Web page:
Book chapter title: Thanks for all your ideas!

A blizzard of your serious, and funny, suggestions for the Geology Underfoot in Western Washington chapter about golden Horn granite at Washington Pass. If you have an idea and haven’t contributed yet, get going! I will be sending my final revisions to the editor on December 1 to begin the publication process.

Thanks to all!

Dave

Welcome new subscribers

January 1, 2014. Happy New Year!

A nice sight in the gloom of a NW winter. Franks Beach on Lummi Island.

A nice sight in the gloom of a NW winter. West Beach on Lummi Island.

Many thanks and a big welcome to the 154 people who have subscribed to this website in the past year. There are now 538 subscribers. Posts have not been very frequent because I put most of my writing energy this year into finishing my book, Geology Underfoot in Western Washington. But, the book has gone to the editor at Mountain Press Publishing (Missoula), and should be out in Fall of 2014. You’ll certainly get the good news as the publication date nears. While I’m waiting for the editor to get back to me, I continue to write another, with the working title of  Road and Trail Guide to Mount Baker Geology. But, I promise to add more field trips to the blog in 2014.

Readers are encouraged to send in their own geology field trip guides, or suggest good places for me to visit in Washington and British Columbia- perhaps in your company. Send a comment to the blog, or an email directly to me. Winter has arrived in the high country, so let’s focus on the lowlands for now. A Victoria, BC field trip submitted by Gerri McEwen will be posted in the next few days. If you know of a place in the mountains, go ahead and let me know why it seems interesting (with your photos) and I’ll try to get to it next summer. Even better, you write it up! Also, if you come across any good field trip guides, send the info so I can add it to the “Guides, Books and Maps” page.

email address to send reports and photos. I'll credit you.

email address to send reports and photos. I’ll credit you. This is not a link.

There were 85,000 visits to the website in 2013. The most popular page on the website in 2013 was a tutorial on sedimentary structure (strike and dip of beds). That one had over 4200 hits. I think many students find it in the course of school projects. And many people checked out the trip guide to the Nooksack ‘Gold Mine’ near Sumas, in Whatcom County. The most popular topic of all time on this website remains the story of Diatryma, the giant flightless bird whose 10-inch footprints were found in the Chuckanut Formation in 2009, and put on display at WWU’s geology museum in 2010. (Over 10,100 site visits to date).

A request- when you take one of the field trips on the blog, please drop me a note via comment and let me know how it turned out. Especially let me know if road or trail names have been changed or are labeled differently, if trails are washed out or rerouted, if you couldn’t find what I tried to direct you toward, if my description was inaccurate. I’ll do my best to update things.  But, please, at minimum, tell me you went.

MBVRC field trip to Baker Lake during draw down.

MBVRC field trip to Baker Lake during drawdown. Great geology!

So enjoy the next year’s ramblings from your scribe. Visit two other blogs I moderate: the Mount Baker Volcano Research Center’s is http://mbvrc.wordpress.com. MBVRC occasionally offers fundraiser geology field trips oriented toward folks just like you. The best way to stay posted is to subscribe to the blog. And, a blog for die-hard cross-country skiers in the Chuckanut hills: http://chuckanutcrosscountryskiing.wordpress.com/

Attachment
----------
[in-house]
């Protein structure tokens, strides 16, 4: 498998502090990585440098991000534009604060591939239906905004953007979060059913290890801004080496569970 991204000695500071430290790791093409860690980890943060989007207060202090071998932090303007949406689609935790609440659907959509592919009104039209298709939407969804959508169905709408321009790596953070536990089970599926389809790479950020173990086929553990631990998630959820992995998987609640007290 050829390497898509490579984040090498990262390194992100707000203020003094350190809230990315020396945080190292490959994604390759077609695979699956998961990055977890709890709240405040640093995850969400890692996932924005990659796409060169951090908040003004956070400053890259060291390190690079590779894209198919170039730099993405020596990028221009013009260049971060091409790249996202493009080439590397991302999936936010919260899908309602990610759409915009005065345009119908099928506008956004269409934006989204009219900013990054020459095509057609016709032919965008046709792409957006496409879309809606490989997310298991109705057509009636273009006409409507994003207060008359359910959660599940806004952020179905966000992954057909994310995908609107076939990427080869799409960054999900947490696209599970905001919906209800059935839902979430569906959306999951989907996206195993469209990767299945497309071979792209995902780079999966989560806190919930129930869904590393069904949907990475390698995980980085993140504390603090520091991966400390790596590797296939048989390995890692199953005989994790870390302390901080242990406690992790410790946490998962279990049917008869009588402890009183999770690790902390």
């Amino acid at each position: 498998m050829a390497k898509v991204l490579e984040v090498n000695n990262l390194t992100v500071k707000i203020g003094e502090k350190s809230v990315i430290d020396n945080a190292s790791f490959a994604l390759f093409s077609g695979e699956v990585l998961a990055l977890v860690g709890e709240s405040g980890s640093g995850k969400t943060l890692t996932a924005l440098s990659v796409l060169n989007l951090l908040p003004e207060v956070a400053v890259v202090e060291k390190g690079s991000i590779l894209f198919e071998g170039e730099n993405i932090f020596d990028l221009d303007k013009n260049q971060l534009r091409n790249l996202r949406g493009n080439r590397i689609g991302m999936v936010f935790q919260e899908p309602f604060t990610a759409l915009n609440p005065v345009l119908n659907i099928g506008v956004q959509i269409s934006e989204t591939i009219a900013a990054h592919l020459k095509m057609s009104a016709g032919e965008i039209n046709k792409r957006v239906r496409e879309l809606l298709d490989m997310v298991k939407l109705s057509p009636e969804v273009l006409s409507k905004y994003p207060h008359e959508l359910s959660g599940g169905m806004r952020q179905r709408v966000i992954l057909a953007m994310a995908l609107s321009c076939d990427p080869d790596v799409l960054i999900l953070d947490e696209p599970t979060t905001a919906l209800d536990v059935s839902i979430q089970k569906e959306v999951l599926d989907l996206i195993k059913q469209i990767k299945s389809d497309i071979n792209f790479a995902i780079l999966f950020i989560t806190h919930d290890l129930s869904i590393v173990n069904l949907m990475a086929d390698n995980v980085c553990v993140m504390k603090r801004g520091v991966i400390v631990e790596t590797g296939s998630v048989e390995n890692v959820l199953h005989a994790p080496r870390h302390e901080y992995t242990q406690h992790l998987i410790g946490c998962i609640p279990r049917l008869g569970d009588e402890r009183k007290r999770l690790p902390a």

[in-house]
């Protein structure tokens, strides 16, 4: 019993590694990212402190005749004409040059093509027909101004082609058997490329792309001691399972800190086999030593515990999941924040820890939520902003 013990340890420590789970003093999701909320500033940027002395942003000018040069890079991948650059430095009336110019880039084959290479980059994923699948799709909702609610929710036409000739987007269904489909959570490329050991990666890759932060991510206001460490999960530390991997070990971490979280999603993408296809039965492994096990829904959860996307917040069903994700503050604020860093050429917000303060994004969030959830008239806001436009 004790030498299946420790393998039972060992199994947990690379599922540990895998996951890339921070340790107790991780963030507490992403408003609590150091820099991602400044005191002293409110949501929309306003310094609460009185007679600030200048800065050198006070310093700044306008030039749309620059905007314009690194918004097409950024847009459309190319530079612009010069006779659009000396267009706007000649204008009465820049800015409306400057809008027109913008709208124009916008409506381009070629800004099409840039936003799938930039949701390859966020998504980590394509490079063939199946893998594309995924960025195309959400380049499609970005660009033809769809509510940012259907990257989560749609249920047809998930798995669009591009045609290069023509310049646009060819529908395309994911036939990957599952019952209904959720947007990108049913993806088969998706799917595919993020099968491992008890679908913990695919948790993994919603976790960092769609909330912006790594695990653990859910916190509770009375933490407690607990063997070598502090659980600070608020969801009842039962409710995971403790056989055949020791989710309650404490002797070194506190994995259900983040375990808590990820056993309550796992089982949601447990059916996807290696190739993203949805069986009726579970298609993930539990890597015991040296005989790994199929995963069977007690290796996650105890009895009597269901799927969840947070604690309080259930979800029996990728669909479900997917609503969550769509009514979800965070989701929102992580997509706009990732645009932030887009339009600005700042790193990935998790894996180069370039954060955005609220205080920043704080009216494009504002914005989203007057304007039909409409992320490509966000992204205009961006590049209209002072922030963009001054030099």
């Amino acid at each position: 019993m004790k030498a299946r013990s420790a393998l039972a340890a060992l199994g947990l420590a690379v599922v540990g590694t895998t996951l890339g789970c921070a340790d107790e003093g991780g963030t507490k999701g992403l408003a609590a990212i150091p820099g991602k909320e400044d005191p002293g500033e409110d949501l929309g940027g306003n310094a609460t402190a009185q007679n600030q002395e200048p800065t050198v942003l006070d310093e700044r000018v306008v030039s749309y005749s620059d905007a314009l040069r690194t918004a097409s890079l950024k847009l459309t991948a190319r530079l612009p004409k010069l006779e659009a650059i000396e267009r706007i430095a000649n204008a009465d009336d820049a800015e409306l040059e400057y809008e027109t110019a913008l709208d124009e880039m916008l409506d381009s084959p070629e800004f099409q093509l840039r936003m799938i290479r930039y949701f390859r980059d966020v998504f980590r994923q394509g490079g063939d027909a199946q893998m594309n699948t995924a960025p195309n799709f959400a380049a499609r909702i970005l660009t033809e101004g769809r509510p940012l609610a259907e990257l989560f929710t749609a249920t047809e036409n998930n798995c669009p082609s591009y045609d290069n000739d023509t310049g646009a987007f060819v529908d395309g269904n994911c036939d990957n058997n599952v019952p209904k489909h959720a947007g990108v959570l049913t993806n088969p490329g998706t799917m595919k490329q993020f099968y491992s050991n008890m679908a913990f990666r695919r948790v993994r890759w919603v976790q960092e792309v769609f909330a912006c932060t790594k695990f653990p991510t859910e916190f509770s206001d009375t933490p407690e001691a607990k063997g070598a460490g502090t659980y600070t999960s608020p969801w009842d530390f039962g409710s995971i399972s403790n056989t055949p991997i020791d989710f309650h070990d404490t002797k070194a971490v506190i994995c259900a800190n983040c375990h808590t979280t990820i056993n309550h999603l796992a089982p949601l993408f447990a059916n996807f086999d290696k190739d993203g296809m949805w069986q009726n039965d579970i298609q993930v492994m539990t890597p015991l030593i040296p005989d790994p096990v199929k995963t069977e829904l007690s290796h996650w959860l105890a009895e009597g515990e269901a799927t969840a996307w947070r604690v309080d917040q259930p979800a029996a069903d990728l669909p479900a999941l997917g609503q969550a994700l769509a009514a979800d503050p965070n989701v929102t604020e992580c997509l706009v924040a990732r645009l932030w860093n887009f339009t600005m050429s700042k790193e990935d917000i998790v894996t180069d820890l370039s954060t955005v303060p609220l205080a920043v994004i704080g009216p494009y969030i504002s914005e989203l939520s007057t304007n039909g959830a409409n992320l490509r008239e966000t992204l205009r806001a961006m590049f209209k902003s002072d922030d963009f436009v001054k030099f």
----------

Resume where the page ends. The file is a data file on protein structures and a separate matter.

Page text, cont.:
Dave

Geology Underfoot: BOOK SENT TO PUBLISHER!

DT and the Geology Underfoot in Western Washington files. You will get to read it on paper, soemthing I've yet to see.

DT and the Geology Underfoot in Western Washington files- all on one flimsy bit of plastic. You will get to read it on paper, something I’ve yet to see. Chico stands guard my monitor. Photo by Kim Brown.

I finally completed the manuscript of Geology Underfoot in Western Washington. The sum of the last three years of my life was copied onto a DVD and sent off to the publisher today – 423 files including chapter text, photos, diagrams, and maps. There are (at this point) 22 self-guiding field trips, plus a lengthy Introduction that is a primer on plate tectonics, a capsule history of the geologic history of western Washington, a bit about petrology, and how to date a rock (“You need to be a little boulder” says Kim.) Groan. I promise I do not use that pun in the book, but there may be a few other gneiss ones. (Sorry). OK, now my editor James Lainsbury at Mountain Press Publishers gets to hack away. He’ll send it back to me for what I’m sure will be shortening, revisions to some of the figures I made, and who knows what else. The book will be on bookshelves in 2014 unless James says ‘This sucks. Start over.’ Thanks to all the people, geologists and ‘civilians’ alike, who read and field checked the chapters.

You can read a sample chapter (pre-editing) and learn more about the book here on my website.

So, time for a beer. Well, maybe a nap first.

Dave

200,000 hit milepost reached; New page about uplift.

Migmatite at Diablo Overlook, Highway 20. This is a mix of metamorphic gneiss and intruding igneous dikes. My frien d Klayton for scale, lower left. Photo copyright Dave Tucker

Migmatite at Diablo Overlook, Highway 20. This is a mix of metamorphic gneiss and intruding igneous dikes. My friend Klayton for scale, lower left. Photo copyright Dave Tucker

This website reached 200,000 hits on the afternoon of January 10th. The article on quartzite did it. To celebrate, I dusted off an old draft and have posted it. This one is in the ‘Geology Basics’ section, and is about how rocks deep in the crust are uplifted to reach the surface. It is an excerpt from a chapter in the book, Geology Underfoot in Western Washington that deals with the Skagit Gneiss, which was at one time as much as 18 miles (30 km) deep in the crust. Read it here.